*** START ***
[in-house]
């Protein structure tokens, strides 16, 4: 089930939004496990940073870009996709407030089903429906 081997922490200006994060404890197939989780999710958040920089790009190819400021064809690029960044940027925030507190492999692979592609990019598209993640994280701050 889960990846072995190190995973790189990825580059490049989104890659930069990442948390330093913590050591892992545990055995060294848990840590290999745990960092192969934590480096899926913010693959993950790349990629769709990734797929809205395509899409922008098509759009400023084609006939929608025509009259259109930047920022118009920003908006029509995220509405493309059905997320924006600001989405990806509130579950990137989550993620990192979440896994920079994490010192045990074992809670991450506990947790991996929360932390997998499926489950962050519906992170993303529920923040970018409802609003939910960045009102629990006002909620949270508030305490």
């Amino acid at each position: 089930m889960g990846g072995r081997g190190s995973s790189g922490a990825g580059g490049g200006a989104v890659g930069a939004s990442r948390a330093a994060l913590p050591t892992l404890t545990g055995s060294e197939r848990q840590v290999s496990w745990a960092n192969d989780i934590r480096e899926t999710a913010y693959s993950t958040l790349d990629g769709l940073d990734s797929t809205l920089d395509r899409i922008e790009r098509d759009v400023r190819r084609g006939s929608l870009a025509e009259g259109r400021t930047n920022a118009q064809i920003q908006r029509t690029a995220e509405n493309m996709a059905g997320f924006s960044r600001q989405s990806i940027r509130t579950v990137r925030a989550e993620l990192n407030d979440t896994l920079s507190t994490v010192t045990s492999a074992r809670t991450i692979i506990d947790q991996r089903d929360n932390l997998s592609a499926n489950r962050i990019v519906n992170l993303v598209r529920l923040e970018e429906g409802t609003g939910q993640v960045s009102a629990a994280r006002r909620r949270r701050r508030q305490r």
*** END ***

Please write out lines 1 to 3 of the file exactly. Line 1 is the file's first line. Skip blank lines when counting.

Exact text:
[in-house]
């Protein structure tokens, strides 16, 4: 089930939004496990940073870009996709407030089903429906 081997922490200006994060404890197939989780999710958040920089790009190819400021064809690029960044940027925030507190492999692979592609990019598209993640994280701050 889960990846072995190190995973790189990825580059490049989104890659930069990442948390330093913590050591892992545990055995060294848990840590290999745990960092192969934590480096899926913010693959993950790349990629769709990734797929809205395509899409922008098509759009400023084609006939929608025509009259259109930047920022118009920003908006029509995220509405493309059905997320924006600001989405990806509130579950990137989550993620990192979440896994920079994490010192045990074992809670991450506990947790991996929360932390997998499926489950962050519906992170993303529920923040970018409802609003939910960045009102629990006002909620949270508030305490």
């Amino acid at each position: 089930m889960g990846g072995r081997g190190s995973s790189g922490a990825g580059g490049g200006a989104v890659g930069a939004s990442r948390a330093a994060l913590p050591t892992l404890t545990g055995s060294e197939r848990q840590v290999s496990w745990a960092n192969d989780i934590r480096e899926t999710a913010y693959s993950t958040l790349d990629g769709l940073d990734s797929t809205l920089d395509r899409i922008e790009r098509d759009v400023r190819r084609g006939s929608l870009a025509e009259g259109r400021t930047n920022a118009q064809i920003q908006r029509t690029a995220e509405n493309m996709a059905g997320f924006s960044r600001q989405s990806i940027r509130t579950v990137r925030a989550e993620l990192n407030d979440t896994l920079s507190t994490v010192t045990s492999a074992r809670t991450i692979i506990d947790q991996r089903d929360n932390l997998s592609a499926n489950r962050i990019v519906n992170l993303v598209r529920l923040e970018e429906g409802t609003g939910q993640v960045s009102a629990a994280r006002r909620r949270r701050r508030q305490r």